team member who feels comfortable enough to carry out the assignment.
is needed to see hidden prejudices which may not be changed but
certainly should never be aggravated. At the same time, many prejudices
can be worked through by open, constructive response within the
team, sharing the human problems of the team in taking on a tough
team needs a smart coach to help in the use of brains. In outreach,
the coach is called a consultant for the team to bounce ideas
and problems off. The coach works with problems the leader and
team members run into in neighborhoods. The coach should be easy
to get along with and able to take a question, any question, and
come up with useful answers or know where to look for them.
discussions center on neighborhood problems, such as why some
neighborhoods resist change. There is no limit on how to use the
coach; there may be useful discussions about how the team is making
out (personnel problems) and how to score (relating the work to
the team goal).
are expected to use their brains. No team member is expected to
solve every problem that comes up but all are expected to be curious
about answers. Smart team members learn to go where answers can
say a team member asks, "How come the folks on Delancy Street
seem uptight? Everything looks pretty much the same as yesterday."
A school teacher who knows and has helped the team might answer,
"Since the fight on the high school grounds last week the two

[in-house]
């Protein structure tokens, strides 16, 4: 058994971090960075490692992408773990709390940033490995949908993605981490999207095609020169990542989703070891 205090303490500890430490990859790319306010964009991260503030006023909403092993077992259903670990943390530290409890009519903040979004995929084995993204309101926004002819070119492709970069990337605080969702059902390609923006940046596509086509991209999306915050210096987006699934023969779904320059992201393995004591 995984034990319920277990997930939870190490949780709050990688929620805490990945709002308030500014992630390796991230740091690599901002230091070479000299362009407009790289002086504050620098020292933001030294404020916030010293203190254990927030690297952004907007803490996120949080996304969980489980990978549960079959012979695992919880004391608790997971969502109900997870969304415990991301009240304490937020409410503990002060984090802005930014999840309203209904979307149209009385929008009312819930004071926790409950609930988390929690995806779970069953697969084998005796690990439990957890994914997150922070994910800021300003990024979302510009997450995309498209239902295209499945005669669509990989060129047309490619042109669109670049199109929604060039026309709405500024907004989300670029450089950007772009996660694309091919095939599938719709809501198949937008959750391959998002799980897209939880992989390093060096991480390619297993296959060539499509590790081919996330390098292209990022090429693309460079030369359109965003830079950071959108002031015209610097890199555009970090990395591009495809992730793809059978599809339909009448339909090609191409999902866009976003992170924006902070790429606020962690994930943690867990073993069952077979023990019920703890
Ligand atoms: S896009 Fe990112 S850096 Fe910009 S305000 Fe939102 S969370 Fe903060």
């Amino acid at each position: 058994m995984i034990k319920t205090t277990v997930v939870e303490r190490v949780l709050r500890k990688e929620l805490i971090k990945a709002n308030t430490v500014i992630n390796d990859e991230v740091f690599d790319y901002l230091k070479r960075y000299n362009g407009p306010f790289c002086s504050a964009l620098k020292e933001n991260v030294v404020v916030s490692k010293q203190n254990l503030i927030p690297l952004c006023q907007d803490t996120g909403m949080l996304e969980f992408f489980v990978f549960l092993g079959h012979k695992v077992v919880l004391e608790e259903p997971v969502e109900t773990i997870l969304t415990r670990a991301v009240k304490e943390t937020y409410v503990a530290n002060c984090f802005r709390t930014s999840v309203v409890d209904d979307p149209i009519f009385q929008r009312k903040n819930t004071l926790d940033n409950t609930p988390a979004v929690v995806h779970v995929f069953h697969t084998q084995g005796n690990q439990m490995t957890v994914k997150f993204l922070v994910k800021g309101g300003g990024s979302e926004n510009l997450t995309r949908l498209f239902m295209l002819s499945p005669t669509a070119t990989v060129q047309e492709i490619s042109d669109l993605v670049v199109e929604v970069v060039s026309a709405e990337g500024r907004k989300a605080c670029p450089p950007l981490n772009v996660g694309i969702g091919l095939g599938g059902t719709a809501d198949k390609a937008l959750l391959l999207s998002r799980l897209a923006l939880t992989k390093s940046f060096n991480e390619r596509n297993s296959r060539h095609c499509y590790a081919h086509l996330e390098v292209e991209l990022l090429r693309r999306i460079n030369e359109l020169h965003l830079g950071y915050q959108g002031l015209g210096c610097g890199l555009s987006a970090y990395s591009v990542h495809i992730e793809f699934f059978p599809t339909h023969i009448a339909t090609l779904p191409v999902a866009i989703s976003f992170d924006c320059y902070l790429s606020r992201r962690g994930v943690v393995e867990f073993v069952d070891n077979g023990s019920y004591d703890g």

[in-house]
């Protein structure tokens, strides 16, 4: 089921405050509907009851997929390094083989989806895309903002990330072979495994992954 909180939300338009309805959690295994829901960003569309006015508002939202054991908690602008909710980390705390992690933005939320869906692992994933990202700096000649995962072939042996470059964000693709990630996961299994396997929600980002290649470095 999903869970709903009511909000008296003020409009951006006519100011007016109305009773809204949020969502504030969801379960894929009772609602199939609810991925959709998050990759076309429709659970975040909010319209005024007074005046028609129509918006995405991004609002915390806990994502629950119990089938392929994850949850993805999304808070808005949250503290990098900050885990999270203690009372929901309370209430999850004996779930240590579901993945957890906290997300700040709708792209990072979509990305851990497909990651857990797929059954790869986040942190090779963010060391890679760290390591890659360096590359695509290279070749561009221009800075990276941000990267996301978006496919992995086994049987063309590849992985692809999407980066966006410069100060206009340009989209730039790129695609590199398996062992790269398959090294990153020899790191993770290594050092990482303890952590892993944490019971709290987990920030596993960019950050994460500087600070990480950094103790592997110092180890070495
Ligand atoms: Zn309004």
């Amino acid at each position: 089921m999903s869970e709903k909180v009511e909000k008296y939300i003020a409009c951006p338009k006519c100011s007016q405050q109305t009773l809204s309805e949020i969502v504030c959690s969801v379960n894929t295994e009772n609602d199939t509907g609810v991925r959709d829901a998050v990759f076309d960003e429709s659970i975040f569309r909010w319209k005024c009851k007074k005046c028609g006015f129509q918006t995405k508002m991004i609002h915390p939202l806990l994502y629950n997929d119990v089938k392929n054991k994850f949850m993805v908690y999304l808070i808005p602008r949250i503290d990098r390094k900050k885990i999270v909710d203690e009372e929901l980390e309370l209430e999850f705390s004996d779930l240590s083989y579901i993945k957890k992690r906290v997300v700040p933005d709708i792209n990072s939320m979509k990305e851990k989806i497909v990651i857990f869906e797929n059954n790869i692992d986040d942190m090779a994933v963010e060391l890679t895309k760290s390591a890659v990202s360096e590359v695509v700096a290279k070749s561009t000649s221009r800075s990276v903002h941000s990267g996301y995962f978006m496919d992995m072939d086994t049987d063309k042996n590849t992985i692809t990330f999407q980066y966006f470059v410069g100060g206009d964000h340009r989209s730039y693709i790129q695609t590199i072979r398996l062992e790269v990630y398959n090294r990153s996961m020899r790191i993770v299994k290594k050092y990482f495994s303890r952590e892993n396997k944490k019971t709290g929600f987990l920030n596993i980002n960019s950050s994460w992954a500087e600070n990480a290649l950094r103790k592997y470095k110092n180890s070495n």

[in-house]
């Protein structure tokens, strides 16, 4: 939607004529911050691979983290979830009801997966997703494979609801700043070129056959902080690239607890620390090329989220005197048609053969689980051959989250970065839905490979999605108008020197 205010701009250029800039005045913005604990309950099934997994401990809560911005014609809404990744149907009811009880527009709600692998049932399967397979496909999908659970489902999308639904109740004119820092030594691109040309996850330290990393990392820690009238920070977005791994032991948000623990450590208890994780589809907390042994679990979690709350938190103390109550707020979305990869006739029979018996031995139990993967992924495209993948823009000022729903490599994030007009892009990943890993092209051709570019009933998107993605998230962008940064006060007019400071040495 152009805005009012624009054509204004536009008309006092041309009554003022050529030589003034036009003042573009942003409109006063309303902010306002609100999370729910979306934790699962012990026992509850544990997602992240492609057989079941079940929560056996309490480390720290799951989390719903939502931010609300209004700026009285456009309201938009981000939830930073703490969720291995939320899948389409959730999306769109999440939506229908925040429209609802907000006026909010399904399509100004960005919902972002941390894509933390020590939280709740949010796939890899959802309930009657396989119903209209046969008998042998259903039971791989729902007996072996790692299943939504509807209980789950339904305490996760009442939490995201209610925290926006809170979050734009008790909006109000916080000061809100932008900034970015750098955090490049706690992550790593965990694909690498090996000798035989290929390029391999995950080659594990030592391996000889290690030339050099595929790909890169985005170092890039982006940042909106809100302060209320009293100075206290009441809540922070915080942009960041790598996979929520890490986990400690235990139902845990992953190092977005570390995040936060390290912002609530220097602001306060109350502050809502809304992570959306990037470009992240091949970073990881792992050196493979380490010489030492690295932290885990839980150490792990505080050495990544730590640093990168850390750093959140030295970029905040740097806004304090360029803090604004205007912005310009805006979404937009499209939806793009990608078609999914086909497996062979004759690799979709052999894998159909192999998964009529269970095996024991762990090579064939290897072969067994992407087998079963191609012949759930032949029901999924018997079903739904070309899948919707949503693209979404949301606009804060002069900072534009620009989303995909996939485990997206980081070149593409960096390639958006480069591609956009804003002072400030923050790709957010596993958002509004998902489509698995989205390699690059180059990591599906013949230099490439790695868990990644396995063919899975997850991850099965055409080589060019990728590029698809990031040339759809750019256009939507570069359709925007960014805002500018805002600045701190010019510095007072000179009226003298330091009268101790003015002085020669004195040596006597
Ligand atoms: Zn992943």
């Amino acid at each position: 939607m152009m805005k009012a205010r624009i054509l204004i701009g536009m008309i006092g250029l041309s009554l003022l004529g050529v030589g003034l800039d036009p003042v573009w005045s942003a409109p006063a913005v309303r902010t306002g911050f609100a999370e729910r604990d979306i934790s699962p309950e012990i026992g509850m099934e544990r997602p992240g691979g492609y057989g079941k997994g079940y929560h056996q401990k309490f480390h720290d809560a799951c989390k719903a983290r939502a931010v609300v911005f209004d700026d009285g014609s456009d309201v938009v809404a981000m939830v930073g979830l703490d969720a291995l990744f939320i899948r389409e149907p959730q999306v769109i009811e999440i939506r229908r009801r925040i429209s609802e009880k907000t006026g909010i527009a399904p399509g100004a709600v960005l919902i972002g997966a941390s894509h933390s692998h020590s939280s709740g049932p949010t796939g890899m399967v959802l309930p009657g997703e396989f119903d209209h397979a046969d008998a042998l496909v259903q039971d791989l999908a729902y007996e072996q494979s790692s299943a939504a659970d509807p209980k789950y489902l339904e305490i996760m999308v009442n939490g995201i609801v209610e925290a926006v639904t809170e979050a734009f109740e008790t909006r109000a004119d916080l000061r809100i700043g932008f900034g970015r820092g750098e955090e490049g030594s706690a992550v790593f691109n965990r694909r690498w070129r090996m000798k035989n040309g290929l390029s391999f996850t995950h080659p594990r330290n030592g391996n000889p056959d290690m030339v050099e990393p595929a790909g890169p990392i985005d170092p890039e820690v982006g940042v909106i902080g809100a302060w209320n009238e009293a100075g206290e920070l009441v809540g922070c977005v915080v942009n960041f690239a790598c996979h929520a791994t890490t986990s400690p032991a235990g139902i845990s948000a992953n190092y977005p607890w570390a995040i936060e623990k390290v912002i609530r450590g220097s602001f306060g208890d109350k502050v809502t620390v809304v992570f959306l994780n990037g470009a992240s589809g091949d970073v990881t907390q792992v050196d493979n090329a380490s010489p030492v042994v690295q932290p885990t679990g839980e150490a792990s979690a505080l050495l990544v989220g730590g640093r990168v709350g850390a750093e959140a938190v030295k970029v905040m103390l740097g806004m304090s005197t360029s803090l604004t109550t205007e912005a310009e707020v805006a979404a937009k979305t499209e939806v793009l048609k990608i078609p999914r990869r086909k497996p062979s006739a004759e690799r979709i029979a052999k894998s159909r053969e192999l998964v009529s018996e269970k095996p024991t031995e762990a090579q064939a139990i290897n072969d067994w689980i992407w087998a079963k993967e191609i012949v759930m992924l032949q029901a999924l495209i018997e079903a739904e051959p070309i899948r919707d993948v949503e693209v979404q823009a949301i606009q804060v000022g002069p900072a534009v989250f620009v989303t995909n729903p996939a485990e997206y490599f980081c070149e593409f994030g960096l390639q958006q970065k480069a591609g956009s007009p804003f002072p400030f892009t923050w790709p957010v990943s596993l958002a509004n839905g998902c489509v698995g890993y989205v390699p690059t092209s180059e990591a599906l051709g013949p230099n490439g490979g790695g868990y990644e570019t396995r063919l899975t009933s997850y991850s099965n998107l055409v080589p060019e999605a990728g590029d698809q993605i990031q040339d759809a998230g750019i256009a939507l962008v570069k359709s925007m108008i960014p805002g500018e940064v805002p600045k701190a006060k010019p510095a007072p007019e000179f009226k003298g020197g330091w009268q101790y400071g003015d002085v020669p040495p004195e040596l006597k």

heavy gangs think they have to go to war over turf."
answers can be both an individual and team effort. Team members
can pass around tough questions, looking for answers from other
members with neighborhood experience.
comes to questions without easy answers the team turns to people
in the neighborhood, checking with school superintendents, church
members, the officers doing community policing.
Is there enough money to get the job done?
Answer: Full budgets are rare, but there is generally enough to
make do. Money is needed for salaries, office space, transportation,
staff should be paid the going wage, not expected to be semi-volunteers,
without health insurance or on-time paychecks. The quantity and
quality of their work is directly proportional to the project's
should be paid the going wage. It is a false economy to either
do without consultants or expect them to be volunteers. Coaches
have bills the same as the rest of us. If they are taken away
from their regular work to help, it is better for them to do a
full job for full pay, rather than a half job, moonlighting at